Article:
Some seed varieties require the process called thinning, meaning that excess seedlings which have germinated are removed to provide the necessary space for the plants to thrive. Root vegetables like radishes, beets, and carrots require thinning of seedlings to eliminate competition for resources and space. Ten carrots trying to grow in a 2-inch pod will result in a crazy nest of twisted roots with very short and thin carrot production, while their above-ground tops may look bushy and beautiful. Large fruiting plants like tomatoes and peppers are similarly thinned so the remaining seedling can absorb as many nutrients as possible and won’t get crowded out by a bedmate.
We recommend thinning seedlings when they are still young, between two to three inches in height at two to three weeks of age. At this point in their life cycle, the strongest, healthiest seedlings should be apparent and easy to identify. The weaker, smaller seedlings should be the ones removed. Some varieties like tomatoes and carrots require greater thinning for space than other varieties like basil. See the table below to determine how many seedlings of each plant variety should remain in a pod.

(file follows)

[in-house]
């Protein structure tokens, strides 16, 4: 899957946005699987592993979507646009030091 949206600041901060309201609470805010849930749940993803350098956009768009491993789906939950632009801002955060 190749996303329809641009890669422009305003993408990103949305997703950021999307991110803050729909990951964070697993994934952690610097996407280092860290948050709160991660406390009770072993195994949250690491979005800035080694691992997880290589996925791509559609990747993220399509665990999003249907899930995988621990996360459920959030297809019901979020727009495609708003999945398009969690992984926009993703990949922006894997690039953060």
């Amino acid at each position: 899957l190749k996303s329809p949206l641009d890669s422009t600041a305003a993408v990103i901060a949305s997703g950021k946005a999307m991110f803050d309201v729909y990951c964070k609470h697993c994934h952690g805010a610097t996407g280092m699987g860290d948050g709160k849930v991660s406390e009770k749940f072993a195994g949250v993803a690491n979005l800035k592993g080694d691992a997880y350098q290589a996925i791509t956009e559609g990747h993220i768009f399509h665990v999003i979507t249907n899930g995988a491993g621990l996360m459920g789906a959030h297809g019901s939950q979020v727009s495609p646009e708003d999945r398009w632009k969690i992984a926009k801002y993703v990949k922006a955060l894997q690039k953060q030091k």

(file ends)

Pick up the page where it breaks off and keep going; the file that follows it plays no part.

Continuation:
Although the plant variety and the number of seedlings to keep may differ, the process of thinning is the same for all varieties. The goal is to remove excess seedlings with as little soil disruption as possible, while still moving all, or most, of the root structure.
- First, water the soil surrounding the seedlings well. This will soften the soil and make the process more gentle.
- Next, identify the strongest seedlings you plan to keep and those you plan to remove.
- At the base of the stem, grasp the seedlings you plan to remove, one at a time, and gently tug from the soil, preferably removing the root system as well as the above-ground foliage.
- When all of the unwanted seedlings have been removed and set aside, gently pat down the disturbed soil surrounding the remaining seedlings.
The seedlings that you have just removed can be composted, eaten as micro greens (if edible variety), or if their root structure is intact they can be transplanted into another planting container so they can continue their journey to maturity.
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